FDA And Migraine Drug Trexima: Caution Is The Prescription
This morning we learned that the FDA has issued another "approvable" letterto Pozen and GlaxoSmithKline for their migraine drug Treximaover safety concerns.
POZN shares are down big. The company has scheduled a conference call for 11 a.m. ET. This is the third regulatory stumbling block for this drug and puts it on a timeline now where it could end up competing with a Merck drug that many analysts and medical experts believe looks much better than Trexima.
It also represents a challenge for Glaxo because its migraine drug Imitrex could go generic as early as next year. However, a Pozen spokesperson says the issues raised by the FDA about Trexima could be addressed in a short amount of time. Expect to hear details on the conference call. The announcement in the delay of the Trexima approval comes the morning after an interesting Op-Ed piece appeared in "The Wall Street Journal" regarding the FDA drug approval process.
Dr. Richard Miller, a co-founder of Idec, the CEO of Pharmacyclics and an adjunct professor of oncology at Stanford, wrote the item which appeared under the headline, "Cancer Regression". (subscription required to read full article).
Dr. Miller specifically mentions what has happened recently with Dendreon's Provenge and satraplatin from Pharmion (up big on separate positive news today) GPC Biotech and Spectrum Pharmaceuticals . Both of those drugs are for prostate cancer.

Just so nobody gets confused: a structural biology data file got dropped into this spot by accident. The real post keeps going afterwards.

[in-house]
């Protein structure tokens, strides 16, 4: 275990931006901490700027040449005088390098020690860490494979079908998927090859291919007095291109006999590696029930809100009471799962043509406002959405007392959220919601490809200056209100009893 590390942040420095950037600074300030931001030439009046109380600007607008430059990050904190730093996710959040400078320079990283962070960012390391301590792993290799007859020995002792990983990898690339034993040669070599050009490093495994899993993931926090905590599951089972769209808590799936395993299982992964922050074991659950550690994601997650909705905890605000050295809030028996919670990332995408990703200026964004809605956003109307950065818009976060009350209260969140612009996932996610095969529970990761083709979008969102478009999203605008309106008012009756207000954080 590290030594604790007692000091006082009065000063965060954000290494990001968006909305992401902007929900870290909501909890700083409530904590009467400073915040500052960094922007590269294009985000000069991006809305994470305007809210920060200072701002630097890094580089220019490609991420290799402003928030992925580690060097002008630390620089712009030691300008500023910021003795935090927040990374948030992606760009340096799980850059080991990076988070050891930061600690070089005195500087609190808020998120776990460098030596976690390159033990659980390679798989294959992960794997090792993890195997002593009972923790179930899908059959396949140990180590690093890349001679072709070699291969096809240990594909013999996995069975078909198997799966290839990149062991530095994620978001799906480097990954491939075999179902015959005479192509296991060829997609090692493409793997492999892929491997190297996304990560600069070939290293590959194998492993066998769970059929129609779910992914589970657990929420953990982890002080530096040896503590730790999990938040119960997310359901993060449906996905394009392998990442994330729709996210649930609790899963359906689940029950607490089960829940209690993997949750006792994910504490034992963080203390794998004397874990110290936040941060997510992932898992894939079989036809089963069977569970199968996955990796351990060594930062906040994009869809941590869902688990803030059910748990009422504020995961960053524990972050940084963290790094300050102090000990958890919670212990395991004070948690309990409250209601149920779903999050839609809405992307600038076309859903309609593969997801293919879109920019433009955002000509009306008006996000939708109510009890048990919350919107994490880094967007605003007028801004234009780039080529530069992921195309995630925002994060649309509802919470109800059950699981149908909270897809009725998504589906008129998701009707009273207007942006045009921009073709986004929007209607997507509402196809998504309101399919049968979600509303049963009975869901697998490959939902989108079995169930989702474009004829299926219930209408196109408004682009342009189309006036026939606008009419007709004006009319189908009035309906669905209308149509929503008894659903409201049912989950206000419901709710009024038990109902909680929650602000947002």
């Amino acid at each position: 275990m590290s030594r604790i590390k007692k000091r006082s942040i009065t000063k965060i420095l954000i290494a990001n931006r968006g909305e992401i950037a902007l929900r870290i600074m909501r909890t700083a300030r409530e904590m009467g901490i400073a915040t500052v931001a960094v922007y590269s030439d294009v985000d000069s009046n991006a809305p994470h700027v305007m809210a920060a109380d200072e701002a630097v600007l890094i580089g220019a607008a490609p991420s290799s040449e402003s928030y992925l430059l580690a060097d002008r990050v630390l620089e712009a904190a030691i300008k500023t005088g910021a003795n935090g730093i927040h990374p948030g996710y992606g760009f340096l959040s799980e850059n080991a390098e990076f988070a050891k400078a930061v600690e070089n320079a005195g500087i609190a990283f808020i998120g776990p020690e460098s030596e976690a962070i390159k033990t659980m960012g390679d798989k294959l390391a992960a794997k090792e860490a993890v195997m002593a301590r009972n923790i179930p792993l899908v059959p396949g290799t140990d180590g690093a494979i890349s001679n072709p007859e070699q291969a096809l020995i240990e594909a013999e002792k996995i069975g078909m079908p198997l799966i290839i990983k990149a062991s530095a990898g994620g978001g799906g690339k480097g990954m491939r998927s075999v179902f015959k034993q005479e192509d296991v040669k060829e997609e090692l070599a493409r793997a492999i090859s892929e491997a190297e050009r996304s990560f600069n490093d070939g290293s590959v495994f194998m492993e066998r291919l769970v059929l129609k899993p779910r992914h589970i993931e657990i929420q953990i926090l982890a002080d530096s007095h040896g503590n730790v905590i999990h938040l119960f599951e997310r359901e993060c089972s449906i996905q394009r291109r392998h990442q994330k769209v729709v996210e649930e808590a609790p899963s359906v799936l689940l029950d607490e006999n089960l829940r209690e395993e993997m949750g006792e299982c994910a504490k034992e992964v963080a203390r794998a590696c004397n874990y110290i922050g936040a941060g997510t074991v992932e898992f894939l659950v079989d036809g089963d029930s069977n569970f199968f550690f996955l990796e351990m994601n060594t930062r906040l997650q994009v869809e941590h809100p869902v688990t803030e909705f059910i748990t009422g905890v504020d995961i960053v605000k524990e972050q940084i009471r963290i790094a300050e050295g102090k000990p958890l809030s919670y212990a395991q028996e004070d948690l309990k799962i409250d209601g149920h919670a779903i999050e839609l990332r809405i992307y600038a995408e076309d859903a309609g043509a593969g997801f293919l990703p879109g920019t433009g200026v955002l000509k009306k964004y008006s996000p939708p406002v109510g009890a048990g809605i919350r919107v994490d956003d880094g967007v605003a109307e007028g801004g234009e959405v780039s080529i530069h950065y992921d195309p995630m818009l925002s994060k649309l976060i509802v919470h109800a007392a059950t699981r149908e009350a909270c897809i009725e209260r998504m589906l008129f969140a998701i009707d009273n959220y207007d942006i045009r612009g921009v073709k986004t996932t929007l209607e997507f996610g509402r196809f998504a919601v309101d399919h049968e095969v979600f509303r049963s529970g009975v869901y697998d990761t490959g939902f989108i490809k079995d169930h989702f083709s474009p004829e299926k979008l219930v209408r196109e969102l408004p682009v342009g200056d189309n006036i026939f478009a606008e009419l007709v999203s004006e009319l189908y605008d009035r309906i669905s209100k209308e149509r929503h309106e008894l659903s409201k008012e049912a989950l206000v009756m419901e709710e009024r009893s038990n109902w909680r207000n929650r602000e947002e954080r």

Dr. Miller wrote:
"Sadly, the message that the Food and Drug Administration is delivering to cancer patients is that the "fight against" tumors is regressing. Satraplatin is the "fifth" promising cancer treatment set back by the FDA this year."
He calls Provenge "revolutionary" and claims that in delaying the approval of these cancer drugs that "the FDA overlooked substantial evidence of the drug's positive impact...that should have been at least sufficient to warrant conditional approvals under established regulations that have been eroded by the Agency's bureaucratic intransigence."
He concludes by urging Congress to intervene and "require the FDA to follow the existing regulations on accelerated (drug) approval." That's essentially what Provenge proponents, in particular, have been asking for since the FDA delayed approval of that drug last May.
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